Cape Blanco was a site of several marine disasters. One such grounding was the S.S. Sinaloa which was documented in the lighthousekeeper logs at the Cape Blanco Lighthouse which were diligently kept by Keeper James Langlois (1917 being two years before he retired with 1st Assistant James Hughes assuming duties of keeper on March 29, 1919).

Wreck of S.S. Sinalohoa off Cape Blanco. Visited-June/1907
Wreck of S.S. Sinalohoa off Cape Blanco. Visited-June 24/1917
Maritime - Shipwreck SS Sinaloa 1917-0615 - Grounded at Cape Blanco - 1
Maritime - Shipwreck SS Sinaloa 1917-0615 - Grounded at Cape Blanco - 1 - Info

From the logs of James Langlois:

April 9: Fresh changeable winds showers Keepers engaged in clearing grass & sods from Walks. R. J. Nead sprained his ankle while on the beach at 4 P.M.
April 10: Fresh S.E. wind rain til 6.25 P.M. light S.W. winds rain & fog at intervals. A two masted Schooner (Gasoline) came to Anchor on the North side of the cape about 300 yards from shore. Name Tom & Al. The Captain Hansen claimed she was a fishing schooner from Seattle. Schooner Anchored at 1 A.M. departed at 6.40 PM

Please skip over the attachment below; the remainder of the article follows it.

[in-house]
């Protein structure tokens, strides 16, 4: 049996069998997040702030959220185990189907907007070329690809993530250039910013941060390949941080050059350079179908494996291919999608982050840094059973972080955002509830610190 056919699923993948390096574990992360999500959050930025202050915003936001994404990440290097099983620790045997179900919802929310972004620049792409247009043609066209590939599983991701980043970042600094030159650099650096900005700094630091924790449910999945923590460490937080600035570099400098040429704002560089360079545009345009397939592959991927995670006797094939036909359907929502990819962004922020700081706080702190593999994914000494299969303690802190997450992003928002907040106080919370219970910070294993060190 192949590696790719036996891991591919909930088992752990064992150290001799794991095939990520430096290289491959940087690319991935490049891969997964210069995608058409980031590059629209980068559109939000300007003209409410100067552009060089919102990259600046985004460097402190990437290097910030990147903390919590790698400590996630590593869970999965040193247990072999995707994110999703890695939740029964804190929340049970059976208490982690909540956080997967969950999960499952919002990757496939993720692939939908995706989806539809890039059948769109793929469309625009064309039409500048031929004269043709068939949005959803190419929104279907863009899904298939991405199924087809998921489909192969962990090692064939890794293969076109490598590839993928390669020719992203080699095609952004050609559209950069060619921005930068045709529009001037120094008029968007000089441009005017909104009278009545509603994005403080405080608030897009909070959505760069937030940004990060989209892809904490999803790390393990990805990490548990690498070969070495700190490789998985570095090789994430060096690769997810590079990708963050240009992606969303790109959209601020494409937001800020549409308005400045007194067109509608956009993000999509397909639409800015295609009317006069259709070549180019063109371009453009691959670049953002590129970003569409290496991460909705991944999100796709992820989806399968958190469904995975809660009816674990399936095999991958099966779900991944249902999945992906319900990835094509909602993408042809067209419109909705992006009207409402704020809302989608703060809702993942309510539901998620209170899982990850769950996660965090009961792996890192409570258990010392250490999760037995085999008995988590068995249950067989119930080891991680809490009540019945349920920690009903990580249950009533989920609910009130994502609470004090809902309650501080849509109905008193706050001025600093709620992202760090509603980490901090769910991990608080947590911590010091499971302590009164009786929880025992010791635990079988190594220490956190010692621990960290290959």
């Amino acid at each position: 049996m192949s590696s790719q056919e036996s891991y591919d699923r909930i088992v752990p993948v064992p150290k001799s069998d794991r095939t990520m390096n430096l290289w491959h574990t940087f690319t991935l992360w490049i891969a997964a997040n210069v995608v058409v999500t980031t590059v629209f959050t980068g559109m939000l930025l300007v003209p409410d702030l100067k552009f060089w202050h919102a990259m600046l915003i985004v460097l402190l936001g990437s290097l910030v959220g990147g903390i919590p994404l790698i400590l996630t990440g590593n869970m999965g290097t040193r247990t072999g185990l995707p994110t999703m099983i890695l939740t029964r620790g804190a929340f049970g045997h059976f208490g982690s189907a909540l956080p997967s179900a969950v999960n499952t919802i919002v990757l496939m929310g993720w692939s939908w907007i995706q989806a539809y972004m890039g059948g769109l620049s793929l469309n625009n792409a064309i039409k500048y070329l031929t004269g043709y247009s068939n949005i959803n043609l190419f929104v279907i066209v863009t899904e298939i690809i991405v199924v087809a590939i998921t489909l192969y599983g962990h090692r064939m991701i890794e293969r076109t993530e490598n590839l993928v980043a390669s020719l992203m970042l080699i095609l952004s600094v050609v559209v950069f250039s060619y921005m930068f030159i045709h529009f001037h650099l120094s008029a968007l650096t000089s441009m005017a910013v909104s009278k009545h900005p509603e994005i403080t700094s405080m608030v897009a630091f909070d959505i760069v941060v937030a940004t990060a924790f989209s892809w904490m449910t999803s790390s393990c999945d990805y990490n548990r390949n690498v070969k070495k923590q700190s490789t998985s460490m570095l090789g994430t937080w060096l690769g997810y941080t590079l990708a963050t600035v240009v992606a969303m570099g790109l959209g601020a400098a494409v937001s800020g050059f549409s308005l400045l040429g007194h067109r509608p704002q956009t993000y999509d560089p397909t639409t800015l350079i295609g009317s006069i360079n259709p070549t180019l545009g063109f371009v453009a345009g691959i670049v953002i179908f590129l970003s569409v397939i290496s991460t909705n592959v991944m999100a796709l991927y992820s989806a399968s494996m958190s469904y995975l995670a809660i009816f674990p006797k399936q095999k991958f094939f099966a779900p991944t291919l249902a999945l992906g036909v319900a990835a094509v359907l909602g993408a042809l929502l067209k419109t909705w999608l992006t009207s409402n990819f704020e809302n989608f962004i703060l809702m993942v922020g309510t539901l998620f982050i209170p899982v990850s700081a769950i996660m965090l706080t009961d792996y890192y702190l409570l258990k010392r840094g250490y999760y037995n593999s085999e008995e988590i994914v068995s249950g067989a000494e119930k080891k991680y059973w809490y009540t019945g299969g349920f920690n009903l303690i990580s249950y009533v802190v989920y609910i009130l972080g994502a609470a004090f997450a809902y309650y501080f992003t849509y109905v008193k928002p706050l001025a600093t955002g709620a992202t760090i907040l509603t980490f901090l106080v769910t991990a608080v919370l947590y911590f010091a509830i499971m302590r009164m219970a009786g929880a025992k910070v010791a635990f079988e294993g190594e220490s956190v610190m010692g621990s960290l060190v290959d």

June 2: U.S.S. Monitor [?] and Two Submarines H1 and H2 Passed at 3 P.M. going South

June 15: Light changeable winds fogs til 8 P.M. S.W. wind fog. A large steam Schooner came ashore in a dense fog south of the Cape striking the bottom at 4.30 AM. The captain reports Ten feet of water in her after hole Cargo of Salt Petter.
July 12: Gale N.W. & N.E. fog. Wireless station placed out of commission at 12 M. this day.
July 19: Steamer Sinaloa was successfully pulled of the beach this morning and taken to Port Orford.

On December 19, 1919, the steamer J. A. Chanslor struck Pinnacle Reef northeast of the station and wrecked north of the mouth of Sixes River with a loss of 26 persons:

Tambaugh was no stranger to shipwrecks, nor to the section of the coast where the Chanslor was now aground. He had been radio operator on the Sinaloa when that vessel was wrecked off Cape Blanco in June 1917, and on that occasion had been rescued by the Coast Guard. The Sinaloa was salvaged, and returned to service. 

The Unforgiving Coast: Maritime Disasters Of The Pacific Northwest

Read more of “The Unforgiving Coast” at the link above for a much more detailed account of the J.A. Chanslor shipwreck.